Hey I'm psyched you put this up. Pretty sweet. I am hoping you can tell me what I should get for a brotform. Should I get a kasskönnen or a banneton by Matfer Bourgeat? The banneton is more expensive and made of willow while the other one is made of cane. Not sure of the difference really, if any. Of course, I want the more expensive one...silly snob appeal lol.
 
Sep. 18, 2009 7:05 am
Just give it a go Mel. It's not as hard as you think. I'm expecting many failures in my current ventures, but I'll definitely learn a ton by trying and failing. Learning by working with a pro is obviously easier, but the internet is such an amazing resource that the average joe can start to demystify some of their secrets.
 
Sep. 18, 2009 7:45 am
I wish they would change the main recipe picture to yours...the one that won the contest. Wish I had more time to blog some this morning but I gotta go clean and mop at my parents' house. Who says men don't clean?
 
Sep. 18, 2009 1:04 pm
Great story! I mean, BAD DOG!
 
Sep. 18, 2009 3:12 pm
Great blog! And that is a gorgeous loaf, too. I want to make a loaf of this in the worst way!!! Oh, the trials and tribulations of dog munching! I've been through the same thing myself. You should have seen what happened to my sister's carousel birthday cake...
 
Sep. 20, 2009 11:40 am
Trying to use this new brotform I got at KAF. I'm clueless. I know your not supposed to oil them, but I have no clue how the flour is supposed to adhere to the sides of the brotform without any moisture. I moistened it with water to get the flour to stick. Hope I am on the right track. What do you do? I have a sinking feeling that the sticky dough is not going to make it out of the brotform intact. I am hoping for the best. I really need to take a class at KAF.
 
Sep. 22, 2009 4:51 pm
Hey Doughgirl. How is everything? I quickly put up some pictures I took of 65% hydration pizza dough I made using Jeff Varasano's recipe. Would be interested in your critigue. Not sure how much one can critique without tasting but would love your feedback nonetheless. TIA
 
Sep. 23, 2009 3:43 pm
Hey, Cooking! I just answered your brotform question on your pizza blog--the pizza looks amazing, and I love the idea of the grilled crust, for smoky flavor, plus the broiler, for bubbly melted cheese!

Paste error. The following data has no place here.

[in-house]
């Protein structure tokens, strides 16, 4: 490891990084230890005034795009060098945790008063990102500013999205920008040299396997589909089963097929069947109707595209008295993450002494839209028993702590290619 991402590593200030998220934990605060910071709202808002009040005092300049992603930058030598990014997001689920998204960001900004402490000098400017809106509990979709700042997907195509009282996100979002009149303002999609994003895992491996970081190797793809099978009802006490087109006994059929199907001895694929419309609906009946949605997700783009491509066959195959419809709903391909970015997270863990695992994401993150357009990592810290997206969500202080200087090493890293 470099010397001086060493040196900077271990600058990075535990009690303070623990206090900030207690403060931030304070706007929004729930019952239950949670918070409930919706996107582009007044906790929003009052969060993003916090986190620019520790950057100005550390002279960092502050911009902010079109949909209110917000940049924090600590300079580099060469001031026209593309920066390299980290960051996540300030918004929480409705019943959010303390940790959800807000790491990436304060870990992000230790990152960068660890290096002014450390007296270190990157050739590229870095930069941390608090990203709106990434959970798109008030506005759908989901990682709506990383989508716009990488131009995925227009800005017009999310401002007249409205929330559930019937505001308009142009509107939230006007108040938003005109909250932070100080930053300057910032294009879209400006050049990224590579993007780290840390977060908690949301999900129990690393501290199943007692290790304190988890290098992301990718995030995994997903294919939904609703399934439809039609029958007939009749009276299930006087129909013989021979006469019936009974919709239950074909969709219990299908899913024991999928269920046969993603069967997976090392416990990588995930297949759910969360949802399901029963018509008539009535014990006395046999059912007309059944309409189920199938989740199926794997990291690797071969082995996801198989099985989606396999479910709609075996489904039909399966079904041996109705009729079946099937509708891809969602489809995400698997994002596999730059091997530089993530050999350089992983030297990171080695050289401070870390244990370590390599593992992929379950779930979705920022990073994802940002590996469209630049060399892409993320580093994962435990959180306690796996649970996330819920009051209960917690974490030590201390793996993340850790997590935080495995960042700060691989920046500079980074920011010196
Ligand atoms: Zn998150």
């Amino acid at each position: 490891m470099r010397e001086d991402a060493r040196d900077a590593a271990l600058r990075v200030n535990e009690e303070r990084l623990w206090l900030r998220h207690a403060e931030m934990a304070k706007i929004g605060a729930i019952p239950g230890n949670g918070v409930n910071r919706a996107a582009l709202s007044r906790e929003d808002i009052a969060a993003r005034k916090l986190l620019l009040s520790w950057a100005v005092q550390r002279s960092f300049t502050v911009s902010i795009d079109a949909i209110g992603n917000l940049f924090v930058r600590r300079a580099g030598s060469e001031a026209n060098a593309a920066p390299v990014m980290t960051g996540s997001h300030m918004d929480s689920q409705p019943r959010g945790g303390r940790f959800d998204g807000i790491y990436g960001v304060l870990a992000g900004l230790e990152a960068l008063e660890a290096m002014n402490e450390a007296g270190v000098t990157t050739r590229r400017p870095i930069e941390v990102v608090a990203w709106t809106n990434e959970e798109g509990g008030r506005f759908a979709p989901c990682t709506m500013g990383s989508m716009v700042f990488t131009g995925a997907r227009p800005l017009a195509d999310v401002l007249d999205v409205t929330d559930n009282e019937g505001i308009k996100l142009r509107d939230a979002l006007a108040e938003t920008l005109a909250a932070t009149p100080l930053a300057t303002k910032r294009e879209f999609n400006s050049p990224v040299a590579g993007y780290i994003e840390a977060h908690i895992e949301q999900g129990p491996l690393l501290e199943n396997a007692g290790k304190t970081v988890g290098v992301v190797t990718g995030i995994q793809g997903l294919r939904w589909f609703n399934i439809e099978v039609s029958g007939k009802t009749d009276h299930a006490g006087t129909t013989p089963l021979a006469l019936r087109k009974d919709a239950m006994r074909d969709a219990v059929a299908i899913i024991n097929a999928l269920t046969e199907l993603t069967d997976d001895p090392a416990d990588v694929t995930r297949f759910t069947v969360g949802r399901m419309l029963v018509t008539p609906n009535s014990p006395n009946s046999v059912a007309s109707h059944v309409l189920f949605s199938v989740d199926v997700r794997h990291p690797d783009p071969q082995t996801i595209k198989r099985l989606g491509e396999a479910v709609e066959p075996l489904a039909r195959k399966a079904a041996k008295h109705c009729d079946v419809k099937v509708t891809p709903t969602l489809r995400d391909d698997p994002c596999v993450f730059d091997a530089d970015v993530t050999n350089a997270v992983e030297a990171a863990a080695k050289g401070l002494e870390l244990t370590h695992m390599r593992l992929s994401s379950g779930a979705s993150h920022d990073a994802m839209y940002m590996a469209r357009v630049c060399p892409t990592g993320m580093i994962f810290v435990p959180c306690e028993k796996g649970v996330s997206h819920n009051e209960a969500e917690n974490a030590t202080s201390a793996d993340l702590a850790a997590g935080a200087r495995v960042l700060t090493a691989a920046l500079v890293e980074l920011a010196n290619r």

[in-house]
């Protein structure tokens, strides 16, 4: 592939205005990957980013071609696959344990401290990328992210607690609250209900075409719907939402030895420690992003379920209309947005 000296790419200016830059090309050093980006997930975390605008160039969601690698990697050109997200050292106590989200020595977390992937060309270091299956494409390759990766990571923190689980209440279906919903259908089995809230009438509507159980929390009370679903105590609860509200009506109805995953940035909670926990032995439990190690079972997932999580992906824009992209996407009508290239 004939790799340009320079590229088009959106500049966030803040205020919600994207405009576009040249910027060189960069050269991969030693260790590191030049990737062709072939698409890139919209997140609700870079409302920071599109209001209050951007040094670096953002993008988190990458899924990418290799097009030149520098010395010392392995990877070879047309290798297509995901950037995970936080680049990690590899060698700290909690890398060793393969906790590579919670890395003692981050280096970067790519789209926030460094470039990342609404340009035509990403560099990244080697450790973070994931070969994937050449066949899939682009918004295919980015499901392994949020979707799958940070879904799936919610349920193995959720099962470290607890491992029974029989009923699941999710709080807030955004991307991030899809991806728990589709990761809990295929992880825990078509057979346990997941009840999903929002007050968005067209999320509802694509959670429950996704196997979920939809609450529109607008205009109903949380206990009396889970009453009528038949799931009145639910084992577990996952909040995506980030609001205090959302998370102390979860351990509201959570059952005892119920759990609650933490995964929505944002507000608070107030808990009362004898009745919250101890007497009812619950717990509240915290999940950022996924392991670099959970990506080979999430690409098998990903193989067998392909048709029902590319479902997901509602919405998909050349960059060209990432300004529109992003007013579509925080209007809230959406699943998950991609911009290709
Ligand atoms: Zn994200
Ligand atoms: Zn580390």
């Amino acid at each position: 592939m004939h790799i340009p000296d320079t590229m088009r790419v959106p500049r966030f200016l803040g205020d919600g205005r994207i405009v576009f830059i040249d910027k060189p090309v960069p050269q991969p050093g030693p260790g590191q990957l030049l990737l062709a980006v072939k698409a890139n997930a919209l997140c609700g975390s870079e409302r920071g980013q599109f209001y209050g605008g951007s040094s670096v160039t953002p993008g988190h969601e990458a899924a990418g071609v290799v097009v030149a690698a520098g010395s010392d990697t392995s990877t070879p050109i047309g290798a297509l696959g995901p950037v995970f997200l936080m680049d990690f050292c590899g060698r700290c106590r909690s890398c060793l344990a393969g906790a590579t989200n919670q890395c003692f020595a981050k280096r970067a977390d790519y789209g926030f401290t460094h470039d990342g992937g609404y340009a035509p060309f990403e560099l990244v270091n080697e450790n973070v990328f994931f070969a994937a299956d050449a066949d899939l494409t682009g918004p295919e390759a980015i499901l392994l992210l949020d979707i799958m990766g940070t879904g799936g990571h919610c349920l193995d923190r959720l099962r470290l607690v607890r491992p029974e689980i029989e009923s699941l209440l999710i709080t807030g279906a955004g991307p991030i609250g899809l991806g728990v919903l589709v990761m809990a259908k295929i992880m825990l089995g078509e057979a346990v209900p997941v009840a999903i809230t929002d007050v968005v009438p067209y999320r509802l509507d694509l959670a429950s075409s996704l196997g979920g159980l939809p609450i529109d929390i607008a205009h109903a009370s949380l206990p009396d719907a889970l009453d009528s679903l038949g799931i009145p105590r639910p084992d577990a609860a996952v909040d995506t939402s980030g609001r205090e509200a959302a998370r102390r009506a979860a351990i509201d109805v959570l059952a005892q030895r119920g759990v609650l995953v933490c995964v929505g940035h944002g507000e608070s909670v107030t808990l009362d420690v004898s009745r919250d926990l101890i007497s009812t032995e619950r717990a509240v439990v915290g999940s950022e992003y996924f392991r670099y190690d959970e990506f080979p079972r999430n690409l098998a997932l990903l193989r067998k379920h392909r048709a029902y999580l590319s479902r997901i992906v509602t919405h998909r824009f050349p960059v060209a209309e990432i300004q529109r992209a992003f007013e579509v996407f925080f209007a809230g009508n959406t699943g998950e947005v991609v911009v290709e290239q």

Sep. 30, 2009 9:18 am
Hey Doughgirl. I think I've concluded that brotforms don't work well for high hydration doughs. I had a beautiful final rise on an 85% hydration dough that I'd been developing over the course of 3 days...starter, poolish, and all. Lovely, gorgeous holes and wonderful flavor, only to have the brotform take the risen loafs top off when I went to flip and bake. It was stuck like glue after a very liberal application of flour. Wound up with ugly disc of flatbread that had fantastic texture, holes, and taste. Was very bummed as it would have been the fruition of my carefully laid plans!
 
Oct. 8, 2009 6:55 pm
Oh, that's brutal! What a sad story. Save it for your 70 percenters, then...That's as sad as my dog-eaten 3-days-in-the-making loaf!
 
carolannie 
Oct. 18, 2009 2:42 pm
doughgirl thanks for the great inspiration. I am trying to find a selection of pie crust recipes and thought you might have one or two. i don't know what iam doing wrong but lately when i make a crust there is never enough of it and it is not flaky.help:)
 
Oct. 29, 2009 4:51 am
Use half crisco, half butter. Crisco will provide the flakiness you seek and butter will give it a nice flavor. If your up to it (most aren't), use rendered lard instead of crisco for the flakiness. I freeze my crisco before cutting it in. And make sure the butter is good and cold. I use it straight from the fridge.
 
Oct. 29, 2009 4:57 am
Hey Doughgirl. Been really busy with tiling my kitchen. Brutal work that being that I'm not 25 anymore. Hands are numb from driving screws for my underlayment. And I have months of other home improvements ahead so barely any time to cook bake and cook =( Hope all is well.
 
Oct. 30, 2009 9:37 am
Mrspiffy! Sounds familiar--we're living in a construction zone, too. Shingling the outside of the house this weekend, and then (hopefully) finishing installing the radiant heat we put in last spring so we can actually have a warm house...it'll all be worth it, though...right?!
 
Oct. 31, 2009 3:29 pm
Yes I sure hope it's worth it. I'm crossing my fingers my tile install won't fail. Saves tons of money doing it yourself though and you get to learn a lot along the way. We plan on doing our bathroom after this.
 
 
 
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Doughgirl8

Home Town
Northfield, Minnesota, USA
Living In
Seattle, Washington, USA

Member Since
Feb. 2006

Cooking Level
Professional

Cooking Interests
Baking, Dessert

Hobbies
Reading Books, Wine Tasting

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About Me
I'm a professionally trained baker/pastry chef and also, as a friend would say, an intrepid eater. My favorite foodie character in literature? Ben Gunn, the marooned pirate in "Treasure Island": "You mightn't happen to have a piece of cheese about you, now? No? Well, many's the long night I've dreamed of cheese—toasted, mostly—and woke up again, and here I were."
My favorite things to cook
Laminated doughs. Elaborate dishes that require a day of prep work. Comfort foods, spicy foods, all kinds of food. (Although I am also happy eating a bowl of cereal.)